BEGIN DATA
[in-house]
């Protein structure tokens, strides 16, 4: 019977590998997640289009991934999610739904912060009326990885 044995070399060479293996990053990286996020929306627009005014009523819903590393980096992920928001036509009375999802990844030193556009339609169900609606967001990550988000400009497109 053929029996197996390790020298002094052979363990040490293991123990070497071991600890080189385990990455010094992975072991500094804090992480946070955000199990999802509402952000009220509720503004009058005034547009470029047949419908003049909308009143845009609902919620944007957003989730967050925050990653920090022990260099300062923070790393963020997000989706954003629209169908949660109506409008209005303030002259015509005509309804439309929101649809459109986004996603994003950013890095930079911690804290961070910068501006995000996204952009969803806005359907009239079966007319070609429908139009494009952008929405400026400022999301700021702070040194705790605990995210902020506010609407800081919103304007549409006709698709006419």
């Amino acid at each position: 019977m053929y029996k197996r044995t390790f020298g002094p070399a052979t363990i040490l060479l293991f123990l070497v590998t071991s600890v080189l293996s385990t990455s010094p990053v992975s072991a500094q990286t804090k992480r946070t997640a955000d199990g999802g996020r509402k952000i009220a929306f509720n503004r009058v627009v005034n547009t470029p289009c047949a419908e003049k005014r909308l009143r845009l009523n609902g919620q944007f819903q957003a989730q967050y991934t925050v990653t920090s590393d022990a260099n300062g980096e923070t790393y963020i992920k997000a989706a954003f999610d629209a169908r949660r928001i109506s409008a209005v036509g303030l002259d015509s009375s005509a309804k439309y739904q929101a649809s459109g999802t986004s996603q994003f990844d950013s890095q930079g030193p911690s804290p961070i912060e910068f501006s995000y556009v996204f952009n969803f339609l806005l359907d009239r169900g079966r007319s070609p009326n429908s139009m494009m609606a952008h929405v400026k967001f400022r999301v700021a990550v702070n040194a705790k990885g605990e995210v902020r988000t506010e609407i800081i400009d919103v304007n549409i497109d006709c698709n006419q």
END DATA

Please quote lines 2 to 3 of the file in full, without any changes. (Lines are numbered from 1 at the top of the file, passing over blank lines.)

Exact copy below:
């Protein structure tokens, strides 16, 4: 019977590998997640289009991934999610739904912060009326990885 044995070399060479293996990053990286996020929306627009005014009523819903590393980096992920928001036509009375999802990844030193556009339609169900609606967001990550988000400009497109 053929029996197996390790020298002094052979363990040490293991123990070497071991600890080189385990990455010094992975072991500094804090992480946070955000199990999802509402952000009220509720503004009058005034547009470029047949419908003049909308009143845009609902919620944007957003989730967050925050990653920090022990260099300062923070790393963020997000989706954003629209169908949660109506409008209005303030002259015509005509309804439309929101649809459109986004996603994003950013890095930079911690804290961070910068501006995000996204952009969803806005359907009239079966007319070609429908139009494009952008929405400026400022999301700021702070040194705790605990995210902020506010609407800081919103304007549409006709698709006419």
């Amino acid at each position: 019977m053929y029996k197996r044995t390790f020298g002094p070399a052979t363990i040490l060479l293991f123990l070497v590998t071991s600890v080189l293996s385990t990455s010094p990053v992975s072991a500094q990286t804090k992480r946070t997640a955000d199990g999802g996020r509402k952000i009220a929306f509720n503004r009058v627009v005034n547009t470029p289009c047949a419908e003049k005014r909308l009143r845009l009523n609902g919620q944007f819903q957003a989730q967050y991934t925050v990653t920090s590393d022990a260099n300062g980096e923070t790393y963020i992920k997000a989706a954003f999610d629209a169908r949660r928001i109506s409008a209005v036509g303030l002259d015509s009375s005509a309804k439309y739904q929101a649809s459109g999802t986004s996603q994003f990844d950013s890095q930079g030193p911690s804290p961070i912060e910068f501006s995000y556009v996204f952009n969803f339609l806005l359907d009239r169900g079966r007319s070609p009326n429908s139009m494009m609606a952008h929405v400026k967001f400022r999301v700021a990550v702070n040194a705790k990885g605990e995210v902020r988000t506010e609407i800081i400009d919103v304007n549409i497109d006709c698709n006419q």